Top 10 Power Rankings: From Leylah Fernandez to Emma Raducanu, Daniil Medvedev and Novak Djokovic
2021 wasn’t all about the tennis. After all, Rafael Nadal did say it’s “showbiz “. Here are the power rankings as Leylah Fernandez, Emma Raducanu, Daniil Medvedev and Novak Djokovic all feature. Disclaimer: they are not scientific.
10 Anett Kontaveit
Talk about a season of two halves. From the end of the summer onwards, the Estonian came into her own after splitting up from coach Nigel Sears. Having always struggled against the top players, the new belief resulted in four tournament wins and victories over the likes of Belinda Bencic, Petra Kvitova, Paula Badosa, Maria Sakkari and Simona Halep in the Transylvanian Open final. At the WTA Tour Finals, she defeated Barbora Krejcikova and Karolina Pliskova. The mentality has completely switched to seeing the win rather than accepting the loss.
9 Cameron Norrie
The 26-year-old came into his own in 2021, not content to just shuffle in the background to get plaudits as an Andy Murray lite. His run through to the Queen’s final, where he took Matteo Berrettini all the way, was a real eye-opener and the Brit refused to lie down against Roger Federer in the fourth round at Wimbledon.
It was in October that Norrie really got into top gear by blitzing Diego Schwartzmann and Grigor Dimitrov at the Indian Wells Masters 1000 to reach the final, which he duly won against Nikoloz Basilashvili. There’s no doubt who the British No 1 is now and he’s earned it. Will he excite crowds? Andy is still around stealing his thunder a bit…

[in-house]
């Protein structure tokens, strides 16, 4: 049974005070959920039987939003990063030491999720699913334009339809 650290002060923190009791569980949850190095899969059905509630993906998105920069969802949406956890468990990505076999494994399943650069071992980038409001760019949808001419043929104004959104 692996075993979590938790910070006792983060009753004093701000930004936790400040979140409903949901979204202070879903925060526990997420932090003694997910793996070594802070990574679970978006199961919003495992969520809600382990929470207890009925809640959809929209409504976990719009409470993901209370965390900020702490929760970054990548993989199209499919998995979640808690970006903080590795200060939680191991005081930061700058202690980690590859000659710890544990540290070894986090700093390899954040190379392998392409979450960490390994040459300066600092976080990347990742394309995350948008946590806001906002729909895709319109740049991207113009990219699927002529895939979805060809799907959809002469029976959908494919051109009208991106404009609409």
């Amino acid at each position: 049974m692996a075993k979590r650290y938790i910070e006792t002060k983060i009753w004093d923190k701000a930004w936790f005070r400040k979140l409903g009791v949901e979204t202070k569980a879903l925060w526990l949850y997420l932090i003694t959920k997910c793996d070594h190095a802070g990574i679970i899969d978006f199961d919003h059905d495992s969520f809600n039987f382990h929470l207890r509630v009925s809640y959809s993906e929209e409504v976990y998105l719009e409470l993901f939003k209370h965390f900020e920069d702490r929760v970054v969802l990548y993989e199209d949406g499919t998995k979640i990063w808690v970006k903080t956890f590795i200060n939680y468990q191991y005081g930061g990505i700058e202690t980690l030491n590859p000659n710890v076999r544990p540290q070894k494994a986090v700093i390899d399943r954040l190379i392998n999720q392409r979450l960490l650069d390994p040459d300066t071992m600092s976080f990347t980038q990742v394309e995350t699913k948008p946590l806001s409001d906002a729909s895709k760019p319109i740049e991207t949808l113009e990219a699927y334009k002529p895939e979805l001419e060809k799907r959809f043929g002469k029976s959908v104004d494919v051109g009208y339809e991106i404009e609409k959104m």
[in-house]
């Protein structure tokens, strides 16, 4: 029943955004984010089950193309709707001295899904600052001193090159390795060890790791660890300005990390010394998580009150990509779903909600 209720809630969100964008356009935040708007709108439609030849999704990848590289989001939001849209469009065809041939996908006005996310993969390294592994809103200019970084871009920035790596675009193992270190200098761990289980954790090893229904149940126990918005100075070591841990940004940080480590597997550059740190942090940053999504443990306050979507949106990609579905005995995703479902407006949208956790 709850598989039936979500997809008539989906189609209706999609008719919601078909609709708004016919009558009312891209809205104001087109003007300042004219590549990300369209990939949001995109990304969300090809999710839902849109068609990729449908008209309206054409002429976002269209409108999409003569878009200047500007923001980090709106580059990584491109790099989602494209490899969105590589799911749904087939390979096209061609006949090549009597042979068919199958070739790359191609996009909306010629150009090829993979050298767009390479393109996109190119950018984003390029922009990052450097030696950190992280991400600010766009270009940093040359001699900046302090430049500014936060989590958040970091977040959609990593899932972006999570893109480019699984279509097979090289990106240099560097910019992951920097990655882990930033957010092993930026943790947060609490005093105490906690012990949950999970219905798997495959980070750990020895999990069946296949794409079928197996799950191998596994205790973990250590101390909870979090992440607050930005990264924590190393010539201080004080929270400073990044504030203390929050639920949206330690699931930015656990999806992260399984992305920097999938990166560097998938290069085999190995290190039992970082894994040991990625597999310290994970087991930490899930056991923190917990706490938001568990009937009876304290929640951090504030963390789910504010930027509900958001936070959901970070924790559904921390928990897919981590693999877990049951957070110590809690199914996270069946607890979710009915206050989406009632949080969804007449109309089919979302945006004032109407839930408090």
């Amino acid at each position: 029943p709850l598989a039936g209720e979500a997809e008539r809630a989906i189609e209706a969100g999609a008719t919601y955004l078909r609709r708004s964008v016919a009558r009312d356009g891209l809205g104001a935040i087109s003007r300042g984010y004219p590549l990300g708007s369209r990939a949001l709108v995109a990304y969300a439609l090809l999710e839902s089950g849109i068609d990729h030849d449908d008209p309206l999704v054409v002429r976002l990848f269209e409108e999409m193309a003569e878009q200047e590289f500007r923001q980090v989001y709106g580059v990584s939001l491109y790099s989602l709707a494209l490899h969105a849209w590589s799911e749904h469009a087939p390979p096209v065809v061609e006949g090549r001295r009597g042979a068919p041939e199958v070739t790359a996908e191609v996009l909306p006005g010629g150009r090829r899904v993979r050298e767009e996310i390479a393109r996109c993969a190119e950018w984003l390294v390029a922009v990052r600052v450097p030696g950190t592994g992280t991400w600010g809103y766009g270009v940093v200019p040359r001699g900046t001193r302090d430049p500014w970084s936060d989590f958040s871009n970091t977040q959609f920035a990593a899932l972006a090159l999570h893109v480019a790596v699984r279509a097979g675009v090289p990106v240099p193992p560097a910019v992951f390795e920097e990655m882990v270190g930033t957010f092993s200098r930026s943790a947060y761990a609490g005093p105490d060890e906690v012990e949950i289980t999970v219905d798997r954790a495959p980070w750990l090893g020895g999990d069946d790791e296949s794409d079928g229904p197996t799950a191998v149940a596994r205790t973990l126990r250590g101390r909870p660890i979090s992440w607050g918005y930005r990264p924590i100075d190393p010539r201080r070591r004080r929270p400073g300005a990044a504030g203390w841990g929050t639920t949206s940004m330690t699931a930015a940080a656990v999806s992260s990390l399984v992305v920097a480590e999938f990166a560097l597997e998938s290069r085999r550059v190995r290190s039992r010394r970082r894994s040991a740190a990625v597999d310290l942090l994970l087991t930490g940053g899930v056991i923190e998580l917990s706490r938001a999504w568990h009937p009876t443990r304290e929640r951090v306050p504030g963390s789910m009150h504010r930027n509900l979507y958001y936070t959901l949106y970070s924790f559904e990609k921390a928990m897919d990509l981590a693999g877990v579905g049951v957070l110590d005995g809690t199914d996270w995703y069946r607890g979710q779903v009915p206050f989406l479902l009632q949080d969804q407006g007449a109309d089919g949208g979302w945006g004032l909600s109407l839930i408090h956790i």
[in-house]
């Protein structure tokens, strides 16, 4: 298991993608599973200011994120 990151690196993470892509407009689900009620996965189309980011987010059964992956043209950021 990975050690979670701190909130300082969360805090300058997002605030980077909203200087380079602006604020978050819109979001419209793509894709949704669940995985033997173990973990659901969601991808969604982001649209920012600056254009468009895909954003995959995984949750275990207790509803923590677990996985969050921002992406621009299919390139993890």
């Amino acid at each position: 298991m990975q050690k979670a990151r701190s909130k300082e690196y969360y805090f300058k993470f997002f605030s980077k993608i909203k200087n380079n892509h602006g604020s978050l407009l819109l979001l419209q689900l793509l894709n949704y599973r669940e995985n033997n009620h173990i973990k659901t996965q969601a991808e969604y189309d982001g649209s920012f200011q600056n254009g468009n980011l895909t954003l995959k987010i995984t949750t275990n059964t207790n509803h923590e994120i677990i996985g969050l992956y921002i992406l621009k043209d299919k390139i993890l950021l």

8 Roger Federer
Oh. That was a tough watch. An annus horribilis of hobbling and not much hitting. Roger is Roger so he doesn’t need any new fans, although if you are discovering him late there might not be much content for the next six months or more. Federer skipped the Australian Open after knee surgery and was surpassed by Djokovic for the most weeks spent at No 1 two months later. After making his major return at Roland Garros, he survived a hell of a first-round scare at Wimbledon and eventually succumbed painfully in the quarters against Hubert Hurkacz. Being bagelled was an insult too far for the Centre Court king as the indecision and lack of surety on his “home” lawn drew gasps. You know he’s going to come back. Isn’t he?
7 Rafael Nadal
Well, it didn’t start well. Nadal lost at Melbourne in the quarter-finals to Stefanos Tsitsipas after being two sets up, only the second time in his career he has suffered that indignity. He pocketed his normal Italian Open (the tenth of his career) but then ran into a Novak Djokovic playing a sky-high level of clay court tennis at the French Open.